Researchers at Western University and ICES Western have shown that men who filled a prescription for opioids after minor surgery were at significantly higher risk of persistent long-term opioid use and hospitalization for opioid overdose, than those who did not.
The study, “An Opioid Prescription for Men Undergoing Minor Urologic Surgery Is Associated with an Increased Risk of New Persistent Opioid Use,” demonstrates the connection between physician prescribing and potential for opioid addiction.
“The main message here is that opioid prescriptions after minor procedures do present long-term harm and they are something that should be avoided if possible,” said lead author, Dr. Blayne Welk, associate professor at Western’s Schulich School of Medicine & Dentistry and Scientist at Lawson Health Research Institute.
Dr. Welk and his team examined de-identified health data through ICES Western for 90,000 men in Ontario, who underwent minor urologic surgeries, mainly vasectomies, between 2013 and 2016.
Of those, 35 per cent were prescribed and filled a prescription for narcotics. This group of patients was significantly more likely than those who didn’t fill their prescription, to fill another two prescriptions for opioids within the next nine to fifteen months. The researchers used this metric as a signal of persistent long-term use.
The researchers also found that those who filled their prescription for narcotics were three times more likely to be hospitalized for opioid overdose and other opioid-related harms, though this incidence was rare overall.
Dr. Welk says one of the challenges is that there currently aren’t consistent guidelines for how to manage pain after these types of surgeries.
“Most of the time for these minor procedures, a patient can manage their pain without narcotics, and I think that’s the real message here,” Dr. Welk said. “After the surgeries we studied, only a third of patients filled an opioid prescription, so the other two-thirds managed without them.”
Urologists were more likely to prescribe opioids than general practitioners after these minor procedures, and Dr. Welk hopes this research prompts increased awareness from urologists about opioids prescribing.
MEDIA CONTACT: Crystal Mackay, Media Relations Officer, Schulich School of Medicine & Dentistry, Western University, t. 519.661.2111 ext. 80387, c. 519.933.5944, email@example.com @CrystalMackay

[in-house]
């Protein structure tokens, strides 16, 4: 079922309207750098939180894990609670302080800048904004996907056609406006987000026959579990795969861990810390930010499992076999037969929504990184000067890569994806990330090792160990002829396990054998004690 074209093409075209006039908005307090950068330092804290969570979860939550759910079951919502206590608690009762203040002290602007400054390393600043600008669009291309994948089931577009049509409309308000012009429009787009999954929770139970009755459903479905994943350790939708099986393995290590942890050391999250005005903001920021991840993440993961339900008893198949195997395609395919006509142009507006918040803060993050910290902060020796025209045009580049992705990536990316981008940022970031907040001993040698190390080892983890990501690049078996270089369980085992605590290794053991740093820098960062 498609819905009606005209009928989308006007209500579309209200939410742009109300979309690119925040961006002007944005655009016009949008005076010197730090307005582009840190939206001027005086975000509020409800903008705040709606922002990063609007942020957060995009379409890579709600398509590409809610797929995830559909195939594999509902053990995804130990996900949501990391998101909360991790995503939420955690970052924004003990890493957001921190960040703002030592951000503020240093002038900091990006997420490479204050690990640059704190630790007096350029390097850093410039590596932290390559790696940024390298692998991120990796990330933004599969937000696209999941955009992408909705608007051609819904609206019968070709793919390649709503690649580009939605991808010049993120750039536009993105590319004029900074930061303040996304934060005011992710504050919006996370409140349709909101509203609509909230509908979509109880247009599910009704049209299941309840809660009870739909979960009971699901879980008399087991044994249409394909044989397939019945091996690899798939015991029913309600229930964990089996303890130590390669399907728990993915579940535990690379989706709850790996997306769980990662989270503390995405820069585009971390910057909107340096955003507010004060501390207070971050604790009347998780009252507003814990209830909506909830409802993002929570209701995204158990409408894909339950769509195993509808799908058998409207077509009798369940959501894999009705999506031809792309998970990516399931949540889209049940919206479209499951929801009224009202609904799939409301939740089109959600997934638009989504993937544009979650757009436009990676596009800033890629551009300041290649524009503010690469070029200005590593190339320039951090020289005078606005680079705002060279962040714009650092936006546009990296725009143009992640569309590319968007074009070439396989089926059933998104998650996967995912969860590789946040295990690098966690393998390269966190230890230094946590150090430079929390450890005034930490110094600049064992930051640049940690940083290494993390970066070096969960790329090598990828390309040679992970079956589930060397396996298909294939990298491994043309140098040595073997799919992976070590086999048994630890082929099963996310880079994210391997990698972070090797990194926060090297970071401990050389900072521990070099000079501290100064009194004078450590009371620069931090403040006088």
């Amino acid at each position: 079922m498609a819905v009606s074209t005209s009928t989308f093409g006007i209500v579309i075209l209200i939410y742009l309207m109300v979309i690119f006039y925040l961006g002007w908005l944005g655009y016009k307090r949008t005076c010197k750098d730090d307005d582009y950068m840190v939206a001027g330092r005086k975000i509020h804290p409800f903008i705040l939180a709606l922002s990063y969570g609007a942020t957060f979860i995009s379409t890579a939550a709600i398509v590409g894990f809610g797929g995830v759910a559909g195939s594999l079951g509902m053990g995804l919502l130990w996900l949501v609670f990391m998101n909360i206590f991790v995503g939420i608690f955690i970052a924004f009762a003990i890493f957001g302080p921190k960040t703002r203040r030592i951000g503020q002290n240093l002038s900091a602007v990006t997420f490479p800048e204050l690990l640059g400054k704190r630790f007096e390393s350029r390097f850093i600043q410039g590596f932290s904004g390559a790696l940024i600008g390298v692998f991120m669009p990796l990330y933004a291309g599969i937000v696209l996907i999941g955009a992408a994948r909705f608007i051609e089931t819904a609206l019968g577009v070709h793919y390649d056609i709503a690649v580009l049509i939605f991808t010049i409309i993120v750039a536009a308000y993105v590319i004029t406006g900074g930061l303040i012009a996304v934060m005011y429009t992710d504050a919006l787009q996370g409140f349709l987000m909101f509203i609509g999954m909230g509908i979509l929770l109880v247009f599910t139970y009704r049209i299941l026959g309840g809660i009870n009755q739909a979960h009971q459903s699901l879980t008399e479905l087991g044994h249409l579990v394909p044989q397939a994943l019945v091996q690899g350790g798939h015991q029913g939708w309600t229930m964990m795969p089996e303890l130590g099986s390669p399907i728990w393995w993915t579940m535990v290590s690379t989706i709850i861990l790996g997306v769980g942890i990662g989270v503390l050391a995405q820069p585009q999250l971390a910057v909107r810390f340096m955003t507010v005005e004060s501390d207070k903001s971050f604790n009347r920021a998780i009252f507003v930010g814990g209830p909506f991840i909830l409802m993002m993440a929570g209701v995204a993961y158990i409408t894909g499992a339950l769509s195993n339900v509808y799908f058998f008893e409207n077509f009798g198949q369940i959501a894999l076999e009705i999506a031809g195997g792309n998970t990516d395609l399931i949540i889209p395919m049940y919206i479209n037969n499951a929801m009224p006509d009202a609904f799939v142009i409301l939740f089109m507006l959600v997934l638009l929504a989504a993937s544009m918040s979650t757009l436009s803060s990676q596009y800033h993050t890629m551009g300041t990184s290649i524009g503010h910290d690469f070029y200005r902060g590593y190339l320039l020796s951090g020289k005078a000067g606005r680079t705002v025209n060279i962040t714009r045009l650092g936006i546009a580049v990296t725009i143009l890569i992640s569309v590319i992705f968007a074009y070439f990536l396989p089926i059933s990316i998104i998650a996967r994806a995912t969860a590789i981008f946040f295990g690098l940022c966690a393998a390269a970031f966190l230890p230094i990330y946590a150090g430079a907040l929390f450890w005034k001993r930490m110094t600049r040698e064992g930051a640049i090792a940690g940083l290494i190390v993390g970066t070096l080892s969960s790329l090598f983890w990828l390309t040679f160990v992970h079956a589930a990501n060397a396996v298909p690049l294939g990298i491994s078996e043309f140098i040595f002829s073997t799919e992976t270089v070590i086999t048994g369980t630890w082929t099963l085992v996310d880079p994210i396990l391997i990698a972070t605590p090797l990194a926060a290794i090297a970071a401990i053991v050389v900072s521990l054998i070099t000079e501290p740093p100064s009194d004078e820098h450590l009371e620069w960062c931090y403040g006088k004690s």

Western University delivers an academic experience second to none. Since 1878, The Western Experience has combined academic excellence with life-long opportunities for intellectual, social and cultural growth in order to better serve our communities. Our research excellence expands knowledge and drives discovery with real-world application. Western attracts individuals with a broad worldview, seeking to study, influence and lead in the international community.
ABOUT THE SCHULICH SCHOOL OF MEDICINE & DENTISTRY
The Schulich School of Medicine & Dentistry at Western University is one of Canada’s preeminent medical and dental schools. Established in 1881, it was one of the founding schools of Western University and is known for being the birthplace of family medicine in Canada. For more than 130 years, the School has demonstrated a commitment to academic excellence and a passion for scientific discovery.
ICES is an independent, non-profit research institute that uses population-based health information to produce knowledge on a broad range of health care issues. Our unbiased evidence provides measures of health system performance, a clearer understanding of the shifting health care needs of Ontarians, and a stimulus for discussion of practical solutions to optimize scarce resources. ICES knowledge is highly regarded in Canada and abroad, and is widely used by government, hospitals, planners, and practitioners to make decisions about care delivery and to develop policy. In October 2018, the institute formerly known as the Institute for Clinical Evaluative Sciences formally adopted the initialism ICES as its official name. For the latest ICES news, follow us on Twitter: @ICESOntario